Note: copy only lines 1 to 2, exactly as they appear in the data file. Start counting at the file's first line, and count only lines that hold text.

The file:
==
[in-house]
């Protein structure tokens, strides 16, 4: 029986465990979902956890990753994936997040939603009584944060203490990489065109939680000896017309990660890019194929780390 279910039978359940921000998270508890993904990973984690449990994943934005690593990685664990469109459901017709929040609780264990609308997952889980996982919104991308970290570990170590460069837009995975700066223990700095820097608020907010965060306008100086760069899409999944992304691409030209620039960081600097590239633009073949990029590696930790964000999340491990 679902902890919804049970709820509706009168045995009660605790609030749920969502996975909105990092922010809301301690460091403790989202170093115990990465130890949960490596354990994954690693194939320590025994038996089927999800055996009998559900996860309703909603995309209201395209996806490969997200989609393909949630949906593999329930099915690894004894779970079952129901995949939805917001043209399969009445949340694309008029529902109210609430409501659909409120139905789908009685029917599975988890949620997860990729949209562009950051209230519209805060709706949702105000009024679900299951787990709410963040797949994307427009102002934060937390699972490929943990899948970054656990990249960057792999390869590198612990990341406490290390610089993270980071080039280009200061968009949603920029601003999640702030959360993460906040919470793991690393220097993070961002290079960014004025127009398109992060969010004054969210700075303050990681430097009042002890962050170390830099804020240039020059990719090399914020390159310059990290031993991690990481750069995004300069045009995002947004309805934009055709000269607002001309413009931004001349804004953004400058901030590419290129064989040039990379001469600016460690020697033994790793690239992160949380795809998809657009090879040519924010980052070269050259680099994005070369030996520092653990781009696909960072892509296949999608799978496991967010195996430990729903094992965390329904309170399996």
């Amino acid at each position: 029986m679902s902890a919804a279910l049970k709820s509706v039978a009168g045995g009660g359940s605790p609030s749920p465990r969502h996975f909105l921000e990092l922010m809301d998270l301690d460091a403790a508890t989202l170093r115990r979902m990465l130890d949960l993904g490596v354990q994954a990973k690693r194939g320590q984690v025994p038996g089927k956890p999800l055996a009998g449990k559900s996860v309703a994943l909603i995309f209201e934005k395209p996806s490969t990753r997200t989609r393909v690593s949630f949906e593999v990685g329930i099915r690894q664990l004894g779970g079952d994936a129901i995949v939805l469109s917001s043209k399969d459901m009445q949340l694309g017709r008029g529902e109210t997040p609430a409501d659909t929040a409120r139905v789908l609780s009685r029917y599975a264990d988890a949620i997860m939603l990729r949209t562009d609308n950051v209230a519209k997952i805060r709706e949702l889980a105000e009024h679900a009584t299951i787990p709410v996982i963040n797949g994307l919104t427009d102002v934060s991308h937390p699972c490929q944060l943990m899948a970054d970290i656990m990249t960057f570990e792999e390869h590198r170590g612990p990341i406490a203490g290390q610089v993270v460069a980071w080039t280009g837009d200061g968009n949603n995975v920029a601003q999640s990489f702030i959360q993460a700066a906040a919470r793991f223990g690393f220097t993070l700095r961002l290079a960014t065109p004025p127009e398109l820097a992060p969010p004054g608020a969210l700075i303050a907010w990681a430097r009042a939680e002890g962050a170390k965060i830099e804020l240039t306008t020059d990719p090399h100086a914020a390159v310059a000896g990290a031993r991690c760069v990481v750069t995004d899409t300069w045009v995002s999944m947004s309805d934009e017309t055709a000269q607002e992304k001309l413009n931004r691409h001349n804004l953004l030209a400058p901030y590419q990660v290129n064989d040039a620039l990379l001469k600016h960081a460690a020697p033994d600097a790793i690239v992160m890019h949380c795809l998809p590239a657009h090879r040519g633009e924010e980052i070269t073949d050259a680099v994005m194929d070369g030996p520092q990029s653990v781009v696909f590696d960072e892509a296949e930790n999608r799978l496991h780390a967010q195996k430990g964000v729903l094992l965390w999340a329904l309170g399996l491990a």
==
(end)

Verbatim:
[in-house]
């Protein structure tokens, strides 16, 4: 029986465990979902956890990753994936997040939603009584944060203490990489065109939680000896017309990660890019194929780390 279910039978359940921000998270508890993904990973984690449990994943934005690593990685664990469109459901017709929040609780264990609308997952889980996982919104991308970290570990170590460069837009995975700066223990700095820097608020907010965060306008100086760069899409999944992304691409030209620039960081600097590239633009073949990029590696930790964000999340491990 679902902890919804049970709820509706009168045995009660605790609030749920969502996975909105990092922010809301301690460091403790989202170093115990990465130890949960490596354990994954690693194939320590025994038996089927999800055996009998559900996860309703909603995309209201395209996806490969997200989609393909949630949906593999329930099915690894004894779970079952129901995949939805917001043209399969009445949340694309008029529902109210609430409501659909409120139905789908009685029917599975988890949620997860990729949209562009950051209230519209805060709706949702105000009024679900299951787990709410963040797949994307427009102002934060937390699972490929943990899948970054656990990249960057792999390869590198612990990341406490290390610089993270980071080039280009200061968009949603920029601003999640702030959360993460906040919470793991690393220097993070961002290079960014004025127009398109992060969010004054969210700075303050990681430097009042002890962050170390830099804020240039020059990719090399914020390159310059990290031993991690990481750069995004300069045009995002947004309805934009055709000269607002001309413009931004001349804004953004400058901030590419290129064989040039990379001469600016460690020697033994790793690239992160949380795809998809657009090879040519924010980052070269050259680099994005070369030996520092653990781009696909960072892509296949999608799978496991967010195996430990729903094992965390329904309170399996």